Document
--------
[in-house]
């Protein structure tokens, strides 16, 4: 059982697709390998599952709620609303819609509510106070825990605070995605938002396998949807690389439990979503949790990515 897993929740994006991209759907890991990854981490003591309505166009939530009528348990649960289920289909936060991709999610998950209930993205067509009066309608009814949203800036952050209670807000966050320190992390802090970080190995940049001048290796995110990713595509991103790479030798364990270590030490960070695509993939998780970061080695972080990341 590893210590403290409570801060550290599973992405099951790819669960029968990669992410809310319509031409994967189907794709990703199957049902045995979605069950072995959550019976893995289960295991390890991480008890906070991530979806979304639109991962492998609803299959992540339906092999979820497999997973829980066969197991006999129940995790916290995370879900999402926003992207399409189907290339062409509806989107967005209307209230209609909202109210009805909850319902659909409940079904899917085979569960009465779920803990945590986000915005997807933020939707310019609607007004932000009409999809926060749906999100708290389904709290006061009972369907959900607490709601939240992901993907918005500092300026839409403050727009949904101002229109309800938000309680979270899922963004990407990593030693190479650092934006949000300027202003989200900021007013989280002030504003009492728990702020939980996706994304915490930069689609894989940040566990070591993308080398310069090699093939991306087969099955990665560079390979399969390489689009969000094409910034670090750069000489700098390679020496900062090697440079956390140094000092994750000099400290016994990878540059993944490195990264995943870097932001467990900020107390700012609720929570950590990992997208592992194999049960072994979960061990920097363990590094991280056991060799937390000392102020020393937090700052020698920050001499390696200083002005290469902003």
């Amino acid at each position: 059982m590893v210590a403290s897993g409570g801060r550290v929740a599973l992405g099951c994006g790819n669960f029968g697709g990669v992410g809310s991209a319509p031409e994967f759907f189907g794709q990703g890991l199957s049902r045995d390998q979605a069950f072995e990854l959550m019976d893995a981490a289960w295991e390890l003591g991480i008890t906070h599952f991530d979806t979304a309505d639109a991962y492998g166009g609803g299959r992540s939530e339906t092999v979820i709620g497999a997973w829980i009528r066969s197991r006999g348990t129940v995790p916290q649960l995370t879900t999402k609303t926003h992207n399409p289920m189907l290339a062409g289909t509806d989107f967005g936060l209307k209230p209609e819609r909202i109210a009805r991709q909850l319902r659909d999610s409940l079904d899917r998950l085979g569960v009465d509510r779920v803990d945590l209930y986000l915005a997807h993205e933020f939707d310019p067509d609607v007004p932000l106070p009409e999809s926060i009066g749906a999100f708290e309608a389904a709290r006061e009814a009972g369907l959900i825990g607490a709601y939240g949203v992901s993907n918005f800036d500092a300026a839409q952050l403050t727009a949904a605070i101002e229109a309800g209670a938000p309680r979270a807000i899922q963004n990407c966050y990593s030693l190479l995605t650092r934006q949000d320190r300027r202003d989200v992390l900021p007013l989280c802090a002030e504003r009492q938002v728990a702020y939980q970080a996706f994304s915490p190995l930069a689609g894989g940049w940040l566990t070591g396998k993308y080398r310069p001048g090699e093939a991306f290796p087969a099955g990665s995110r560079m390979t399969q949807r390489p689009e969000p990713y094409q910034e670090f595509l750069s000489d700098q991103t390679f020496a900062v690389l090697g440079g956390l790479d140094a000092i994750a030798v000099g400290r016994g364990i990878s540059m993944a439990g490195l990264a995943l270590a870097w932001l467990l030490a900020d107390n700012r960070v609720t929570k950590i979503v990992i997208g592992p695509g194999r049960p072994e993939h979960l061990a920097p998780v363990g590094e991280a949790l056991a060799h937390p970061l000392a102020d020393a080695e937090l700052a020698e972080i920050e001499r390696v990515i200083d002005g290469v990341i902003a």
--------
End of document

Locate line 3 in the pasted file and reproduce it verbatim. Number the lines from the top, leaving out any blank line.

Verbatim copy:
């Amino acid at each position: 059982m590893v210590a403290s897993g409570g801060r550290v929740a599973l992405g099951c994006g790819n669960f029968g697709g990669v992410g809310s991209a319509p031409e994967f759907f189907g794709q990703g890991l199957s049902r045995d390998q979605a069950f072995e990854l959550m019976d893995a981490a289960w295991e390890l003591g991480i008890t906070h599952f991530d979806t979304a309505d639109a991962y492998g166009g609803g299959r992540s939530e339906t092999v979820i709620g497999a997973w829980i009528r066969s197991r006999g348990t129940v995790p916290q649960l995370t879900t999402k609303t926003h992207n399409p289920m189907l290339a062409g289909t509806d989107f967005g936060l209307k209230p209609e819609r909202i109210a009805r991709q909850l319902r659909d999610s409940l079904d899917r998950l085979g569960v009465d509510r779920v803990d945590l209930y986000l915005a997807h993205e933020f939707d310019p067509d609607v007004p932000l106070p009409e999809s926060i009066g749906a999100f708290e309608a389904a709290r006061e009814a009972g369907l959900i825990g607490a709601y939240g949203v992901s993907n918005f800036d500092a300026a839409q952050l403050t727009a949904a605070i101002e229109a309800g209670a938000p309680r979270a807000i899922q963004n990407c966050y990593s030693l190479l995605t650092r934006q949000d320190r300027r202003d989200v992390l900021p007013l989280c802090a002030e504003r009492q938002v728990a702020y939980q970080a996706f994304s915490p190995l930069a689609g894989g940049w940040l566990t070591g396998k993308y080398r310069p001048g090699e093939a991306f290796p087969a099955g990665s995110r560079m390979t399969q949807r390489p689009e969000p990713y094409q910034e670090f595509l750069s000489d700098q991103t390679f020496a900062v690389l090697g440079g956390l790479d140094a000092i994750a030798v000099g400290r016994g364990i990878s540059m993944a439990g490195l990264a995943l270590a870097w932001l467990l030490a900020d107390n700012r960070v609720t929570k950590i979503v990992i997208g592992p695509g194999r049960p072994e993939h979960l061990a920097p998780v363990g590094e991280a949790l056991a060799h937390p970061l000392a102020d020393a080695e937090l700052a020698e972080i920050e001499r390696v990515i200083d002005g290469v990341i902003a």